The impact NGLCC has had on business and equality in America over 17 years
By Brenda Beveridge
National Gay and Lesbian Chamber of Commerce is known worldwide as “the business voice of the LGBTQ community” — not just for the certification and promotion of LGBTQ small business interests, but also for its advocacy on national and global issues. The organization articulates “the business case” for pro-inclusion policies and reminds leaders that harming the gay community’s safety, personally and economically, will have massive repercussions.
Thankfully, more national, state, city, business and corporate leaders across America are proactively fighting for LGBTQ inclusion and nondiscrimination.
“And now here we are, nearly twenty years later, with over 200 corporate partners, serving as the business voice of America’s 1.4 million LGBTQ businesses owners and the $1.7 trillion dollars they add to the economy each year— and we are just getting started,” said Chance Mitchell, Co-founder and CEO of NGLCC.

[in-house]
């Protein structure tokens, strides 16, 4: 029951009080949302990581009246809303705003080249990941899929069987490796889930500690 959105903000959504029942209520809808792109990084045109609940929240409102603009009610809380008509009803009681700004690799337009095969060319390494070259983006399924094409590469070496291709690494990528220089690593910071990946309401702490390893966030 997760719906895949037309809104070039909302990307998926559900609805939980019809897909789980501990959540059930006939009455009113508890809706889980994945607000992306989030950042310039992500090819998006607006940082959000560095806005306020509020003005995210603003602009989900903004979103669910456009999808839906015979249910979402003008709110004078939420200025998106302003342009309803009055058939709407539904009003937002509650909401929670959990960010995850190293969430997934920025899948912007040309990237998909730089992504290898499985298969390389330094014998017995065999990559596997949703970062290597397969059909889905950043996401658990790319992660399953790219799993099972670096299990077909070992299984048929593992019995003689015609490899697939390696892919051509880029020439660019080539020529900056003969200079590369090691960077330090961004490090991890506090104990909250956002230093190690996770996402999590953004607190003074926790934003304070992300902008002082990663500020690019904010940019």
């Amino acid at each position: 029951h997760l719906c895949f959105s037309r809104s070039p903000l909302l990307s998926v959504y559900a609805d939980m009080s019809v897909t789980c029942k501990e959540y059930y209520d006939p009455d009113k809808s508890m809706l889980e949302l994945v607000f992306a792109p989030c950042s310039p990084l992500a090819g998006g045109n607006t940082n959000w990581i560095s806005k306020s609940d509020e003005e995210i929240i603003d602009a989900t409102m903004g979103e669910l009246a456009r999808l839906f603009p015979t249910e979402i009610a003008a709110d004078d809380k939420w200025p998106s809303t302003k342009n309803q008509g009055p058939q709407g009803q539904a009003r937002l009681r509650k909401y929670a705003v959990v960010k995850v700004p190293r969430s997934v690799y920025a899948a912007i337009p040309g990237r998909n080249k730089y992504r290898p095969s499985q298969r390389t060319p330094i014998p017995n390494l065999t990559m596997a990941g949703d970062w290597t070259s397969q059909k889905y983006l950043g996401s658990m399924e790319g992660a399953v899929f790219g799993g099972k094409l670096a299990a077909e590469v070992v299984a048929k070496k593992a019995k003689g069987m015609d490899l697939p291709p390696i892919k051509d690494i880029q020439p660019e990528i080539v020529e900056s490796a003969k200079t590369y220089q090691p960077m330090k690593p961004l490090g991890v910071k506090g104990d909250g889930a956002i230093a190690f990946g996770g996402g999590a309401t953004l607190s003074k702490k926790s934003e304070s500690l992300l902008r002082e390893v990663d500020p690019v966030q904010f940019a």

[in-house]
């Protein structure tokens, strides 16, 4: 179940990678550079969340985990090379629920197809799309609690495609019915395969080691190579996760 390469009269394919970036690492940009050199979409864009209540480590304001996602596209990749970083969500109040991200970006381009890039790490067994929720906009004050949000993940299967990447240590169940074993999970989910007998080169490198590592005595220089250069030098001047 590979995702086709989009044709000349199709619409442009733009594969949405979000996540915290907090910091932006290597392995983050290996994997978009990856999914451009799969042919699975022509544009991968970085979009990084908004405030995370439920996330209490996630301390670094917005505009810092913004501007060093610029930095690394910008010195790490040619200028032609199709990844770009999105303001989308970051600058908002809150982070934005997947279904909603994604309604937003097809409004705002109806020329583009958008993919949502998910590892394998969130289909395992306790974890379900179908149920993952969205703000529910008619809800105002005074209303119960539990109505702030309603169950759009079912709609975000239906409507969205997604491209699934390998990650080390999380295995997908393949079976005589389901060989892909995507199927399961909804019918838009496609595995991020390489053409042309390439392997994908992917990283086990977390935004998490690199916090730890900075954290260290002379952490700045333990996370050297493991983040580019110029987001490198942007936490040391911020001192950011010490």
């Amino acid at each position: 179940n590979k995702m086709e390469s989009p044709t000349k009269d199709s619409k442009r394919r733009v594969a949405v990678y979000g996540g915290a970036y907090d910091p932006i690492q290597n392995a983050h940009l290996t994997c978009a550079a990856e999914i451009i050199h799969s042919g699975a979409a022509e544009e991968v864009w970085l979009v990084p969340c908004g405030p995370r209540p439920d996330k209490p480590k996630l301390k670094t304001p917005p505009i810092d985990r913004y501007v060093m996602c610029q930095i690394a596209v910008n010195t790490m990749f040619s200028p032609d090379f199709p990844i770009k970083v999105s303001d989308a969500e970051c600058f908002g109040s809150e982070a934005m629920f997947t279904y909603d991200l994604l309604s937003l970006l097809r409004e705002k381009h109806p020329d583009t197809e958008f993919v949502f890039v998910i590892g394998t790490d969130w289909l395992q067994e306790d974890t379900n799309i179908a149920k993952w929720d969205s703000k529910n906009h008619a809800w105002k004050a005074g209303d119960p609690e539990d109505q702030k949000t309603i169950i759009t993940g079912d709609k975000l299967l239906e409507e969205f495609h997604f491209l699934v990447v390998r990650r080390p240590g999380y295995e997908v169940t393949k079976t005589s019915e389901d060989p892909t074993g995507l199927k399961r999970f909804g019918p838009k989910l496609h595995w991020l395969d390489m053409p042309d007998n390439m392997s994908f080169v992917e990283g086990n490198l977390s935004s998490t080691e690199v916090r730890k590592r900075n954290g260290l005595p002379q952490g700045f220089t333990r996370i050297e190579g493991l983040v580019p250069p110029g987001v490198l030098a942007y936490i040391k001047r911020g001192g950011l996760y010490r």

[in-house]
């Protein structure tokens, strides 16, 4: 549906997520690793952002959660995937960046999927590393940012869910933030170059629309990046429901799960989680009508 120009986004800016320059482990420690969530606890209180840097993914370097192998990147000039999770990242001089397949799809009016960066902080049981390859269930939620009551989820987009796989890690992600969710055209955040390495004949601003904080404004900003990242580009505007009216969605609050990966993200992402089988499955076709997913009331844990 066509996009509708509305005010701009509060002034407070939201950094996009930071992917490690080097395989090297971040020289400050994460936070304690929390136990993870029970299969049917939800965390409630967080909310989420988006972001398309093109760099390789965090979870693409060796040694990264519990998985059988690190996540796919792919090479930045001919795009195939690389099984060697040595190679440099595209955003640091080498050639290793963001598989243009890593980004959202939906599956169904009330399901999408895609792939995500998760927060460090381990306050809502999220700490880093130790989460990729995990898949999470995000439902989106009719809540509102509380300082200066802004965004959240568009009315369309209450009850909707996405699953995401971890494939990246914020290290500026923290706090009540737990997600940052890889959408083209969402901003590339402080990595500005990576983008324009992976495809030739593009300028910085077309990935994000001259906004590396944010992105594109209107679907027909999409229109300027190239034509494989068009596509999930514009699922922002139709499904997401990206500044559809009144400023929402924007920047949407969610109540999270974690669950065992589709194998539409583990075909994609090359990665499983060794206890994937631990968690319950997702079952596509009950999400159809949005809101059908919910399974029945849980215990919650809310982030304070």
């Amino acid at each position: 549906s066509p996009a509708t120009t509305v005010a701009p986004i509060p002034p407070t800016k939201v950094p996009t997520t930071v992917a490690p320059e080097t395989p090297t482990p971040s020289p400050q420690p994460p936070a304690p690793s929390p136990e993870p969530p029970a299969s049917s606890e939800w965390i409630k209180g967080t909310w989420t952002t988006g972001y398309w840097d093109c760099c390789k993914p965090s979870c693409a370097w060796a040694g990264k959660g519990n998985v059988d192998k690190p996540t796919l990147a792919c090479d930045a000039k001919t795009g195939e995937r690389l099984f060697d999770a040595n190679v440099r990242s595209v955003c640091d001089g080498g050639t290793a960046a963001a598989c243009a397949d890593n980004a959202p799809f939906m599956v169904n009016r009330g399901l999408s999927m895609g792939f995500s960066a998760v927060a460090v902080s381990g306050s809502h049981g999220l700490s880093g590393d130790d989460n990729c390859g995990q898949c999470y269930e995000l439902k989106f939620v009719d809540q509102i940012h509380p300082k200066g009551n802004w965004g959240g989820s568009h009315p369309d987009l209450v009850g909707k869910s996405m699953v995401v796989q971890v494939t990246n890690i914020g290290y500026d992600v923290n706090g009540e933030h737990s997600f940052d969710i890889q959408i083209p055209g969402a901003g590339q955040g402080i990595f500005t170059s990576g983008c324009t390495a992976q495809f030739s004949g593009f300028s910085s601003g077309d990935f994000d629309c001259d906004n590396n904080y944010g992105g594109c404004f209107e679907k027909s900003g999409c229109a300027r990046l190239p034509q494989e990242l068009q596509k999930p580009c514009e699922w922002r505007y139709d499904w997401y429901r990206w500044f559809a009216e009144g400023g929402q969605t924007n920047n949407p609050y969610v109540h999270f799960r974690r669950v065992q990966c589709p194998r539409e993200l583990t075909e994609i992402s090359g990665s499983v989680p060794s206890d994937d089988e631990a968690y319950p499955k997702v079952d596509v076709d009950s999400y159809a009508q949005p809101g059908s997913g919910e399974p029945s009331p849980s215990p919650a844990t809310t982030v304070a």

“Back in 2002 we realized that too few government leaders and corporate executives had considered the economic equality of LGBTQ people or the impact economics could have on the future of the equality movement. The LGBTQ community was finally being fairly represented on TV and in some halls of power,” Mitchell said. “But we still needed a way to showcase that LGBTQ people were a vital part of America as business owners, employers, taxpayers, providers of healthcare. LGBTQ businesses owners were, and are, an essential part of the small business engine that makes the U.S. economy run and therefore deserved an equal place at the table. So with a few forward-thinking corporate partners, first IBM and then followed by others, and a small network of LGBTQ business owners willing to tell their story, the NGLCC was born.”